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Walking on Bridges and Promenades

Shel Horowitz's Monthly Frugal Fun Tip for September 2005

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People-watching and watching boats and harbor workers are both things I enjoy; here's a fun way to combine them.

From San Francisco to Duluth to Brooklyn to San Antonio to Key West, many cities have a waterfront promenade: a boardwalk or concrete path that borders a lake, river, ocean, or bay. The ships and their related gear are a given--but interestingly enough, these walks have become fashionable. They go through the toniest neighborhoods, lined with fancy cafes, laughing tourists and earnest local couples all dressed up and out to impress each other. Many have other special features. Fisherman's Wharf in San Francisco has its dolphins, Key 'West its fire-eaters and talented street musicians, Brooklyn its magnificent view of the Manhattan skyline, impromptu shrines to 911 victims, and Brooklyn Bridge on the near side, and the crazy carnival of Coney Island on the other end of the borough. Chicago has its Navy Pier, another collection of amusement rides and nightlife along the shores of Lake Michigan. Some places have historic boats you can walk around on.

Small-town harbors offer different kinds of fun. Seek out little fishing villages and watch the fishing crews haggling over the price of their catch. Watch the captains of small sailboats dance with the wind as they bring their craft in and out. Splurge an hour and a few bucks on a narrated harbor cruise.

In Europe, this is a doubly fun activity. Many European cities simply would not have existed without their waterfronts, and they still make up the heartbeat of the city. Amsterdam, Stockholm, and of course Venice are built around networks of canals and natural waterways. Houseboats, freight barges, massive container ships, and cruise ships share the crowded waters.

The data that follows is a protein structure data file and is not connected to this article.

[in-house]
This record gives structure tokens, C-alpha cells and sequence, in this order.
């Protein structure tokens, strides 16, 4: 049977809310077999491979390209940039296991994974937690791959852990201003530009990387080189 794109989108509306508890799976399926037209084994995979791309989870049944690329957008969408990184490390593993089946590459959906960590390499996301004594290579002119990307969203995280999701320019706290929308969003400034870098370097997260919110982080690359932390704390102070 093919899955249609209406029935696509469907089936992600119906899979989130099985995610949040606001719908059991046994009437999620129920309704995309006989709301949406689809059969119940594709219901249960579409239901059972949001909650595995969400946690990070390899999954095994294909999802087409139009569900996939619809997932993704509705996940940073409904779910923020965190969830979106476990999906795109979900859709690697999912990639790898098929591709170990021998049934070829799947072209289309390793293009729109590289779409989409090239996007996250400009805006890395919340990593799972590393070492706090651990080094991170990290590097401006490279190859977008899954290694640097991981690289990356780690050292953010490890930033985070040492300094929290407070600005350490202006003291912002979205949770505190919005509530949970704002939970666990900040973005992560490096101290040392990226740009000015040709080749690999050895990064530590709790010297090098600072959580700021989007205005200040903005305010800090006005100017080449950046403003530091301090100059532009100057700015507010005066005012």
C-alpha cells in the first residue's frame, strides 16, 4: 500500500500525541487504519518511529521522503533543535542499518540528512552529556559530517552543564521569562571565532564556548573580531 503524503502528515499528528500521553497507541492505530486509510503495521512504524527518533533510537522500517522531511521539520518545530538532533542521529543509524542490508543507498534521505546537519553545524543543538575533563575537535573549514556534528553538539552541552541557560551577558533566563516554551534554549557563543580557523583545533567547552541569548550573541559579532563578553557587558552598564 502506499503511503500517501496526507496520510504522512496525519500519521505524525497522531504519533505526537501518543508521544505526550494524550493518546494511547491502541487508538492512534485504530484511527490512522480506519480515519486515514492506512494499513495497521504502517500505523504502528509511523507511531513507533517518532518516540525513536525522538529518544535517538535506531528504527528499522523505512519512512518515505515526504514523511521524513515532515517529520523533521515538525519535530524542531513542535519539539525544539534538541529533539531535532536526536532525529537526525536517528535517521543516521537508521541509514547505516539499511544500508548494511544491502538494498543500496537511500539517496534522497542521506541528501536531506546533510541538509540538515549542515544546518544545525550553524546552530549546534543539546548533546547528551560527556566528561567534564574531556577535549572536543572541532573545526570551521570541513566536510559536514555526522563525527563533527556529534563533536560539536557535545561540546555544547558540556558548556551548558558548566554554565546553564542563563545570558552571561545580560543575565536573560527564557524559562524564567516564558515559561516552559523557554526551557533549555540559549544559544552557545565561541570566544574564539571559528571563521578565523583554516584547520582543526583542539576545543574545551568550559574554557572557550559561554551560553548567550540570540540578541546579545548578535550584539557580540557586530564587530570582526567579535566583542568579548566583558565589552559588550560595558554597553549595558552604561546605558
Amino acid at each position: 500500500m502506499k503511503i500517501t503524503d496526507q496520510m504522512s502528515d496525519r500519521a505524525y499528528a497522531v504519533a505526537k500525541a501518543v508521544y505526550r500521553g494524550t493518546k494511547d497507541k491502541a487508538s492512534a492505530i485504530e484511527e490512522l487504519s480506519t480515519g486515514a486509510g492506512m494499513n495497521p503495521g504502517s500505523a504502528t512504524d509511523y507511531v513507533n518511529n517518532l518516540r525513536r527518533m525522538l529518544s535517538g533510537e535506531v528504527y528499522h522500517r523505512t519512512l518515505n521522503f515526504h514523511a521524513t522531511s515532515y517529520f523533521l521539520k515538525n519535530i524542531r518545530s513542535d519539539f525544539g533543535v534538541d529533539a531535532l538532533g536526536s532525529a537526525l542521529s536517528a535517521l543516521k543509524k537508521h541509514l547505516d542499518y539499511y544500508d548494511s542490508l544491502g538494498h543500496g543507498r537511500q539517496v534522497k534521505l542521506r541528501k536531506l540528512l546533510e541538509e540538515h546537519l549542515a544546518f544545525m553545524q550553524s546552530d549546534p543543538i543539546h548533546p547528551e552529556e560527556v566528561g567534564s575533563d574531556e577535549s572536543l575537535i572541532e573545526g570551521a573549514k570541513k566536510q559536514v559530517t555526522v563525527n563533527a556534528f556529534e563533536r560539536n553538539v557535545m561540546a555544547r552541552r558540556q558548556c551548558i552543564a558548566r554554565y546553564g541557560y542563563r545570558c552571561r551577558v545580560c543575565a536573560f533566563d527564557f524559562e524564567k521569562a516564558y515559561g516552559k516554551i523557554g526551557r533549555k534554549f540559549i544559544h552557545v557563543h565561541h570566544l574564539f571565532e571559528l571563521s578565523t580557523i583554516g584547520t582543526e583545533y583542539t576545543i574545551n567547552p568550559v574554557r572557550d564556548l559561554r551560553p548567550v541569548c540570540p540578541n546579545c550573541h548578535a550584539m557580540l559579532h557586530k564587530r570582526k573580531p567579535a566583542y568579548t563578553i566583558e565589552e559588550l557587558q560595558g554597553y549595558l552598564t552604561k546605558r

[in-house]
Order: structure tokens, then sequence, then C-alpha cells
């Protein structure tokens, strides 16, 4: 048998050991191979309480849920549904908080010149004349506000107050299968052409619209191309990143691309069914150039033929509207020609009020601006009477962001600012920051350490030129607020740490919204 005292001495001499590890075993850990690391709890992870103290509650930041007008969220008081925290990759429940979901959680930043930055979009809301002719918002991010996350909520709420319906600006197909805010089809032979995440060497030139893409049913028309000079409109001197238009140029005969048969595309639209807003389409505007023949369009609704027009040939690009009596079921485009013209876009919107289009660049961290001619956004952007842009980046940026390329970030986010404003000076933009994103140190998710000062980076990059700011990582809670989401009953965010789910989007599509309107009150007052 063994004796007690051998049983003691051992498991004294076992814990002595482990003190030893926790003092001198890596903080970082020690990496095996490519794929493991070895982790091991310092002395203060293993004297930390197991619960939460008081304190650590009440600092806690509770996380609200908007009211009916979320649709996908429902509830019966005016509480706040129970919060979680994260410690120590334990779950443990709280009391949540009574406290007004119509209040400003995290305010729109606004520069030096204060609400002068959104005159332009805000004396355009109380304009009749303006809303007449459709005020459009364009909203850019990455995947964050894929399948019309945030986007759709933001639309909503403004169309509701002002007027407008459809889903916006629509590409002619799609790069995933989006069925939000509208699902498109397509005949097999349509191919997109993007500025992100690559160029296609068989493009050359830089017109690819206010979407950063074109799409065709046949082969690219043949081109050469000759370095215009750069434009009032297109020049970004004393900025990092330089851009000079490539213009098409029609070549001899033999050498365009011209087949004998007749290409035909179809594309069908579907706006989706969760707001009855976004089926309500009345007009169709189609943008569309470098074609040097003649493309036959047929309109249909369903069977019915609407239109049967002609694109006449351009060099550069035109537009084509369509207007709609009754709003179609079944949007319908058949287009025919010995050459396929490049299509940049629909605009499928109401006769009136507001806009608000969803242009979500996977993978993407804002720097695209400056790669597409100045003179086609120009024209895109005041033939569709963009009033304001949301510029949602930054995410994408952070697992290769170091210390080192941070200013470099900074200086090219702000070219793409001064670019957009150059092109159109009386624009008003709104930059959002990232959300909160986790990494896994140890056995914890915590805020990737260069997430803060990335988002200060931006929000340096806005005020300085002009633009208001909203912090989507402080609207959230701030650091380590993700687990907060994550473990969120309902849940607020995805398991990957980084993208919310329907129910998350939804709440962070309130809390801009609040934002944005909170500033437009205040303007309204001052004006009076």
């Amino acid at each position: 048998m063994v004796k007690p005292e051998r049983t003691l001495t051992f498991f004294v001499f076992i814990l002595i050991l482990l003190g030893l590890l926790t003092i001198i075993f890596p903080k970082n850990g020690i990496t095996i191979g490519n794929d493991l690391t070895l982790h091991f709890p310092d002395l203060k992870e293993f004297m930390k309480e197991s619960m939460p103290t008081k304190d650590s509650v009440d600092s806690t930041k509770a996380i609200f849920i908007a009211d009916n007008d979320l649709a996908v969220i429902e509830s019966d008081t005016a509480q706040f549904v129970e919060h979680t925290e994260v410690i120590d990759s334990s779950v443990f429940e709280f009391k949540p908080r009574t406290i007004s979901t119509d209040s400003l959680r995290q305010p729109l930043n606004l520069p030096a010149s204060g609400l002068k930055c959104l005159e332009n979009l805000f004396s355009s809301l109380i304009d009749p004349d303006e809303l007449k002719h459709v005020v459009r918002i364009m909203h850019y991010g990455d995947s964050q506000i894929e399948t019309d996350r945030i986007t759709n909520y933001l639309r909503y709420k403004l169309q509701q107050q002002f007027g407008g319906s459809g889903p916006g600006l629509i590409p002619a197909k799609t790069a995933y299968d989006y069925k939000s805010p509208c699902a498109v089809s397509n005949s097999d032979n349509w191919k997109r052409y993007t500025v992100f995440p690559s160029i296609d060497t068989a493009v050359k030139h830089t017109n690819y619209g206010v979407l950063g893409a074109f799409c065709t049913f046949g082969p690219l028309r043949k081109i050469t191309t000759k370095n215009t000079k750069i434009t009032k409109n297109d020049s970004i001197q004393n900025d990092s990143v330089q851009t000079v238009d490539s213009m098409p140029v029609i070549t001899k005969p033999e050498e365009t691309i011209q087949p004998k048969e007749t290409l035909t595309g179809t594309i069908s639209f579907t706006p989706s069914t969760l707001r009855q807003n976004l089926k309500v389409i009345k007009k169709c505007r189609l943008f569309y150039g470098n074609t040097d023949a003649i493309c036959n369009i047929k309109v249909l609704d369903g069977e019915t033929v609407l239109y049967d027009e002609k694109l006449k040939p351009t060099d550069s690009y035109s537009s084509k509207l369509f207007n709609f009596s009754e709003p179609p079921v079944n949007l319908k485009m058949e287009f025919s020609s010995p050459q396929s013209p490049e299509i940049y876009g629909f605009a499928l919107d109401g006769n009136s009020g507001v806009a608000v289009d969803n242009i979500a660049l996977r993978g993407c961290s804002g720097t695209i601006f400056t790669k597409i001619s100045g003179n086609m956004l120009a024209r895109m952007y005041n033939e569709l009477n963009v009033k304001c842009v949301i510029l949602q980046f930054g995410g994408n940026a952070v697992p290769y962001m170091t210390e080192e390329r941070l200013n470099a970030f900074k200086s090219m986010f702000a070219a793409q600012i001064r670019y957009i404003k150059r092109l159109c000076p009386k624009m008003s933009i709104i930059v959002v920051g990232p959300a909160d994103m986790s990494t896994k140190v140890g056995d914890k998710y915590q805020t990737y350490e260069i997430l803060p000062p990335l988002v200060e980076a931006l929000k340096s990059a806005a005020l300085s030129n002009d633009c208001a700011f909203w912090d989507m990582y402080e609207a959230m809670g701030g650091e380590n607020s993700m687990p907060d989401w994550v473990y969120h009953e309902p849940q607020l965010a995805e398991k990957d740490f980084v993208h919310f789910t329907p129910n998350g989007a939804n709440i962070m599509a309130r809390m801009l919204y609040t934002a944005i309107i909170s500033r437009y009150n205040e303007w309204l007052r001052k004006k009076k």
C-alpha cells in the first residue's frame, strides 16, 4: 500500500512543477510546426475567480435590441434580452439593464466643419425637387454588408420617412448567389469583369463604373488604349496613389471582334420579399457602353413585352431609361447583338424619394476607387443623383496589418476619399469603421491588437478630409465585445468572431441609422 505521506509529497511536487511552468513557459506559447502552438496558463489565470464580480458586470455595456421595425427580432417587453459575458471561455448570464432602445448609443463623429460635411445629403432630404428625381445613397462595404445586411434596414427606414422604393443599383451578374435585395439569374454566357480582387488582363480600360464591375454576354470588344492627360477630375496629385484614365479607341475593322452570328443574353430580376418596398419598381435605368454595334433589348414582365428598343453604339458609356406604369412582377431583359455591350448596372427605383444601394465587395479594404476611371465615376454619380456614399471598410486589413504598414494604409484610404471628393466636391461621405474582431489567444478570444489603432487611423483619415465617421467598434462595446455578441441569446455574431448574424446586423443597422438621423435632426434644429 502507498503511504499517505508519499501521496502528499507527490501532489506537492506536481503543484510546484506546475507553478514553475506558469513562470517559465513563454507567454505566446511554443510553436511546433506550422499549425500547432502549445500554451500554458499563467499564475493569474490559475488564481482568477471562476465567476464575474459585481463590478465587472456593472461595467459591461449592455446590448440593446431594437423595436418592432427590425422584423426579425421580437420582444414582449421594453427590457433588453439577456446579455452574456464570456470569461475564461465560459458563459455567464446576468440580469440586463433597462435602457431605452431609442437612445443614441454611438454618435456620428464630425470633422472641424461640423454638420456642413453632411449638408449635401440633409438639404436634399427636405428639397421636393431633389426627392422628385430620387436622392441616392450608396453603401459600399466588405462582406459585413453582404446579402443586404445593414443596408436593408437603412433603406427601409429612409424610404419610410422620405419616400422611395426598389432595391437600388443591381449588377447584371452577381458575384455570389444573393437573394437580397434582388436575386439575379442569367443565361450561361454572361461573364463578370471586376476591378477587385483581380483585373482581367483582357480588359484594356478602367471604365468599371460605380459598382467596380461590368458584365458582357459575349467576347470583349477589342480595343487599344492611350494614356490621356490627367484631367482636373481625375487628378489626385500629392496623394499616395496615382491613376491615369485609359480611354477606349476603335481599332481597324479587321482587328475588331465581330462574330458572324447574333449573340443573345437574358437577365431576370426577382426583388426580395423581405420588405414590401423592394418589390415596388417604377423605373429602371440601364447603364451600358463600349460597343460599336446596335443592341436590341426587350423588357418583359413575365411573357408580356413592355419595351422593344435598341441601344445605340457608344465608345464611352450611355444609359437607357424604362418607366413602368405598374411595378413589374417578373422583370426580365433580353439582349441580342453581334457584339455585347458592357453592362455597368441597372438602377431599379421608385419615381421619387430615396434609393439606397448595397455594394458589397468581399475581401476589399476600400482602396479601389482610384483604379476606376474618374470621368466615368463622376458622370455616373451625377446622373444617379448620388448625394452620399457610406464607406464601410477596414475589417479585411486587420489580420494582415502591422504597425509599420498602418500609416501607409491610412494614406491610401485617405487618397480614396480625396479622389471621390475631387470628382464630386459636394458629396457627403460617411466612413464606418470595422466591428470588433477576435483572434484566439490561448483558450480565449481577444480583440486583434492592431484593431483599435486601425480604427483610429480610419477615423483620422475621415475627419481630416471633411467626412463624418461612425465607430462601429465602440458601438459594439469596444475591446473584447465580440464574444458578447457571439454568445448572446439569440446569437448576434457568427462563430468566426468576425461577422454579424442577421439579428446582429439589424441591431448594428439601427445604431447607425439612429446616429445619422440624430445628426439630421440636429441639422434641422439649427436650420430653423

And beyond the walkways along the harbor, don't forget about bridges. Many have pedestrian walkways, which can give you a very different view of the boats passing underneath, and what really goes on.

For more ideas on waterfront recreation, see "The Port Salute" section of Shel's e-book, The Penny-Pinching Hedonist: How to Live Like Royalty with a Peasant's Pocketbook. 280 pages of powerful frugal fun tips for a mere $8.50.

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Preview Shel Horowitz's Penny Pinching Hedonist: How to Live Like Royalty with a Peasant's Pocketbook a 280-page e-book that shows you how to save a big pile of money on travel, dining, entertainment, recreation, and all sorts of other fun.
This article originally appeared in Shel Horowitz's Monthly Frugal Fun Tips. Please click here for your free subscription.


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